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Posted by tinako on May 13, 2018

20160516_195758A few years ago, I was taking a meditation class and the teacher asked us to, over the next week, make a mental note any time we had a judgemental thought.  I got a lot of chances to notice.

This noticing brought to the forefront a question I’d always had.  I hear “don’t judge,” but how am I supposed to relate to a world in which bad things happen, if I don’t judge them to be bad?  Is the alternative to judging just saying, “Sure, whatever”?

Because of the way my brain works, I need to break a problem down to its structure to move forward.  The intuition that guides others doesn’t work for me, just makes me uneasy.  I realized I needed to really understand what it means to judge, and I came up with this definition:

To express an opinion, usually about morality, as though it is a fact.

Most of us understand the difference between fact and opinion most of the time, but I think there is still confusion, often I think because of the way English works.  I say “spiders are scary” as though it is a property of the spiders.  Spiders = scary.  But it isn’t at all – it’s a property of me that I find spiders scary.  I = scared of spiders.  They are just what they are, flesh, eyes, legs, spinnerets, silk.  If you think spiders are beautiful and I think they’re scary, we could each believe the other person is wrong and have an argument.  Or… we can realize that I am scared of spiders and you are not.  No conflict.  As two examples of real-world confusion on this, my relative is absolutely convinced that all snakes are scary and that therefore they should all die (there are no dangerous snakes where we live).  My friend believes that New York State wine is disgusting and therefore should all be poured down the drain.  They believe I am mistaken for believing snakes to be neat and NYS wine to be tasty.  They are expressing their opinion as though it is a fact.  The only reason we may not experience their statements as judgement is that we are not their targets.  If I were a snake I probably would feel judged by this relative, because scary in this case is negative.  If she says I am scary in my Halloween costume, that is probably good.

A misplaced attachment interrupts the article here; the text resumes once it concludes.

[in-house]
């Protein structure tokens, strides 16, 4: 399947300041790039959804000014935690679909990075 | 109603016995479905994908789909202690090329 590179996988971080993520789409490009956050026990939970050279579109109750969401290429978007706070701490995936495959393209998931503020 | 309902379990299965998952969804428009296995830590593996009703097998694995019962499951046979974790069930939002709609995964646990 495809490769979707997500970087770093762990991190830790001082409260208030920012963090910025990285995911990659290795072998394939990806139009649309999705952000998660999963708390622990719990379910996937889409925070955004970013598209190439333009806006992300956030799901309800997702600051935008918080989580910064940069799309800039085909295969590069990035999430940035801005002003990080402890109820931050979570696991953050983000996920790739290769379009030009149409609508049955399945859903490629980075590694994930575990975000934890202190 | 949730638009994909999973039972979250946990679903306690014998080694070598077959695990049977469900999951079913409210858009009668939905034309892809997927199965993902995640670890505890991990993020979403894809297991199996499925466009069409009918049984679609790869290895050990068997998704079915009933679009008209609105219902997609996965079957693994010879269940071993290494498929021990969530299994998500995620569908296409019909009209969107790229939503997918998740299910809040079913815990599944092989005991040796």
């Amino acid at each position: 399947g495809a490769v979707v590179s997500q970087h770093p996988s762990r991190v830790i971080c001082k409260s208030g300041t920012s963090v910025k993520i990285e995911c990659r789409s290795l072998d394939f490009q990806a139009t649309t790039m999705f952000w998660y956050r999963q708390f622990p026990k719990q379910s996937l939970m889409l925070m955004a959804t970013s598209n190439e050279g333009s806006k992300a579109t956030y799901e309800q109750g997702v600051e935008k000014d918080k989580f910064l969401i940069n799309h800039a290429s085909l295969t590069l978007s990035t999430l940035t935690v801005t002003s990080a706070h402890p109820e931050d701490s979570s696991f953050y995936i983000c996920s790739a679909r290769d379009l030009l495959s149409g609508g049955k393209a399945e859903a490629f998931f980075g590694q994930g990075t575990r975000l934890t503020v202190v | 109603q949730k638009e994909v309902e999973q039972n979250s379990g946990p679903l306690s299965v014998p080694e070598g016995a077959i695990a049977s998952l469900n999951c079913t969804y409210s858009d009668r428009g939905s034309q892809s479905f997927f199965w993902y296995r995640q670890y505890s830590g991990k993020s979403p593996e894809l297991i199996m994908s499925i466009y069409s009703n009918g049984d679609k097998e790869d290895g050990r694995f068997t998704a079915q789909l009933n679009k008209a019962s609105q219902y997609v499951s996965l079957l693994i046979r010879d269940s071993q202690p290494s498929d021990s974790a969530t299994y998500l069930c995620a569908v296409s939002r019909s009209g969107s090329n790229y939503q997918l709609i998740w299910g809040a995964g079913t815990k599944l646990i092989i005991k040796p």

As an aside, decades ago I realized that the fear of spiders was part of me, not the spiders, and I decided not to act on it any more.  It is not their fault that I am afraid of them.  My fear went way down.

So, we can usually recognize opinions like that.  But what about opinions about morality?  I think we sometimes think that morality can be a fact.  I don’t think it ever can.  We can say “stealing is wrong” but this is not a truth of the universe like “the earth revolves about 365 times before it goes once around the sun.”  “Stealing is wrong” is an opinion.  “Stealing usually causes harm to the victim” is a fact.  But “causing harm is wrong” is still an opinion.

So where does that leave us?  Do we just throw up our hands and say “anything goes”?  Of course not.  First of all, we are allowed to have an opinion.  When you catch a thief, I don’t think it is judgemental to say, “your actions harmed someone and I think people shouldn’t hurt others.”  A fact and an opinion, clearly stated as such.  The other person can respond, “I think it’s fine to hurt others,” and you are clearly disagreeing about an opinion, which is OK.  (If I say, “You’re bad,” and the other responds, “No, I’m not,” now we think we are arguing about a fact.)  Note that the law is allowed to punish people based on opinions.  That doesn’t make stealing wrong – it just makes it illegal.

I like to do better than us just stating our opinions with folded arms, though.  Instead of shoving my opinion onto others, I prefer to find out what they think and ask them to reflect.  I call this “discernment,” and it’s my functional replacement for judgement.  Here’s the structure: